I have previously mentioned my enduring love for Tron: Legacy, directed by visionary director Joseph Kosinski, but in case you are unaware, here’s a brief synopsis of my persistent adoration. At one point, I had a Tron wall in my room. I have 2 action figures on my shelf and a glow-in-the-dark Tron Funko Pop. I wrote one of the best academic papers of my life about this film – a 27 page essay entitled “Biodigital Jazz, Man.” I saw it three times in theaters, twice in 3D.
Why does this film resonate with me? To be honest, it’s not the narrative that appeals to me the most. It’s a perfectly serviceable film with great performances and a standard, yet engaging story – and a killer soundtrack. But the aspect I love the most is the visuals. Not only because they are stunning, but because they assist in telling the story and revealing character development and thematic elements MORE THAN ANY OTHER FILM I HAVE EVER SEEN. You can quote me on that.
And though I can pick many shots that come to mind when I think of this film, and I can, excuse my French – analyze THE SHIT out of this movie based on a wide variety of stills – this is the most telling shot for me:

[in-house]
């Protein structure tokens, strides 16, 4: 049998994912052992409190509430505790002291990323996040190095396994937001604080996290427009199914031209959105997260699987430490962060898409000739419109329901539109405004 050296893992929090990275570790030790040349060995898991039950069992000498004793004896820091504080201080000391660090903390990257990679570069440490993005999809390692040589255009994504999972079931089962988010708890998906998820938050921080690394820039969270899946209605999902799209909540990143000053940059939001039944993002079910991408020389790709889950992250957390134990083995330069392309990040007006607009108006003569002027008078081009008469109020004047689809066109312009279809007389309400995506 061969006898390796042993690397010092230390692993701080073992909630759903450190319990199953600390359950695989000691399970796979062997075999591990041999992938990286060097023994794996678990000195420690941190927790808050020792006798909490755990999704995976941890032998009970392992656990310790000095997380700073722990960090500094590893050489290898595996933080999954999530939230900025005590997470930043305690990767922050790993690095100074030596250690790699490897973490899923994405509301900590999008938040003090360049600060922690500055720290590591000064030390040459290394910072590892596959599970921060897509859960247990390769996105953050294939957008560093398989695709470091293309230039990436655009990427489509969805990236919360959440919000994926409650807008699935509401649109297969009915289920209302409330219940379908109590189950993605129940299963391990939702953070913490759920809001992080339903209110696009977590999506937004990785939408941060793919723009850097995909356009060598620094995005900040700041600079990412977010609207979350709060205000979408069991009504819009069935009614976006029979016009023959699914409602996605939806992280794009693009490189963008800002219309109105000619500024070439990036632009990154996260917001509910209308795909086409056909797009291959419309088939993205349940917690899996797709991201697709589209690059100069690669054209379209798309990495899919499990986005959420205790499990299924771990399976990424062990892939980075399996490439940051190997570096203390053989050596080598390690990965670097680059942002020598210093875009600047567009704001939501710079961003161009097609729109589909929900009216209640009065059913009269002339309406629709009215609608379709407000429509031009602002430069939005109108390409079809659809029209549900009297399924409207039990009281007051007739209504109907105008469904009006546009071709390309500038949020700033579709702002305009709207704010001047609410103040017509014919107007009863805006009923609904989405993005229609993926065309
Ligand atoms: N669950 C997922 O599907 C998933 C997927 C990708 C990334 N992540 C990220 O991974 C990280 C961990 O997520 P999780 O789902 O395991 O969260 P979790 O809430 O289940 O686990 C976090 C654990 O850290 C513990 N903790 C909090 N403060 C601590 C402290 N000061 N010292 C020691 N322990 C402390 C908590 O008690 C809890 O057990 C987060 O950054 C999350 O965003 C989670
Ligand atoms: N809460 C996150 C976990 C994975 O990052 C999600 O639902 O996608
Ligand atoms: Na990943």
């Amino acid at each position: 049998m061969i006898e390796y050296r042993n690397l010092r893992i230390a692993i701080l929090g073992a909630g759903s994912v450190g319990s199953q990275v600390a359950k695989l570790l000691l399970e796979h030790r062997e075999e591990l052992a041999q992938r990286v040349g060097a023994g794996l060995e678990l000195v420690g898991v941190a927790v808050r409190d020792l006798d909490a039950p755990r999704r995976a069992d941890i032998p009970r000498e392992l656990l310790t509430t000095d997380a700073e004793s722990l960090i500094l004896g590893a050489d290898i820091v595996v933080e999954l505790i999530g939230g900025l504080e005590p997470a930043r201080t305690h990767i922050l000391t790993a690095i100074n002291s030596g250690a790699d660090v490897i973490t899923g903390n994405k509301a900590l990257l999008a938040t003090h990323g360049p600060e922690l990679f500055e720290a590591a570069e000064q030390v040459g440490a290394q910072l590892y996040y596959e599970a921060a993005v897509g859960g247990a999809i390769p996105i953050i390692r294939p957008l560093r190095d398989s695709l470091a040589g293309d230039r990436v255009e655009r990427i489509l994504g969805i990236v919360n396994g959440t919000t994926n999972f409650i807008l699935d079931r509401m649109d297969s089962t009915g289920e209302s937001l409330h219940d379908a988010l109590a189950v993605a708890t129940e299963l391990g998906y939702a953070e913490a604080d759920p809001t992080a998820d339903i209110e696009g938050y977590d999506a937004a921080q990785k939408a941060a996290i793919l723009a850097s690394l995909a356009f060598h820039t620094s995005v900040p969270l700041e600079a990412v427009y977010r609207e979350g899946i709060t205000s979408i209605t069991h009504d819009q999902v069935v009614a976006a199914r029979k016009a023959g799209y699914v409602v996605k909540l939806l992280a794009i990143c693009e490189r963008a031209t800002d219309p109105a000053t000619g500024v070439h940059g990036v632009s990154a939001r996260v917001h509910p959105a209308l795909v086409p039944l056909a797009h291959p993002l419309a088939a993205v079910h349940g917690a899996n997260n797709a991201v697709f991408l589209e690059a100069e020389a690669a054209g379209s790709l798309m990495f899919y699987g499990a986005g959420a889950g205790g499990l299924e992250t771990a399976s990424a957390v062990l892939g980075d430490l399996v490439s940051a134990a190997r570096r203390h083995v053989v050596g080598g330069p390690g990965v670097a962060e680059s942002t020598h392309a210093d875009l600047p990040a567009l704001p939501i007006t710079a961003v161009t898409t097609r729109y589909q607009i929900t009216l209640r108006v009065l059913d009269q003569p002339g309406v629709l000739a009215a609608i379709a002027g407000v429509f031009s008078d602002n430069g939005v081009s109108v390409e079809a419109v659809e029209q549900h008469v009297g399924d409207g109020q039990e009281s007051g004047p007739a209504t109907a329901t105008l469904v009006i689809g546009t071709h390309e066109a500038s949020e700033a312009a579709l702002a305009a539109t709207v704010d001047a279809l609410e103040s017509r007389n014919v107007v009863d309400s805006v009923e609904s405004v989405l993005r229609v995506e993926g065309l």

What’s the importance of this shot, you ask – besides the amazing color palette and costumes? It’s visually relaying one of the ideological messages of the film by placing the actors in triangular formation within a scene, almost as a representation of a ‘holy trinity.’ Though this is not the only representation of this in the film, this is the most overt, with Flynn – The Creator – at the center, in an almost godlike position. These images, combined with the fact that Flynn is referred to as “The Creator,” Sam (right) is called “Son of Flynn,” and Quorra (left) is referred to as “The miracle,” help to convey the religious undertones of the narrative in a visual manner. There are other religious and spiritual elements in this film, weaving seamlessly into themes of betrayal, creation, power, and purpose, and each of these three characters assist in the delivery of those messages, which makes placing them in this position all the more telling. It is also indicative of the shifting power structure within the narrative, but I don’t want to delve too deep with that because I’d hate to spill spoilers for a film that came out eight years ago.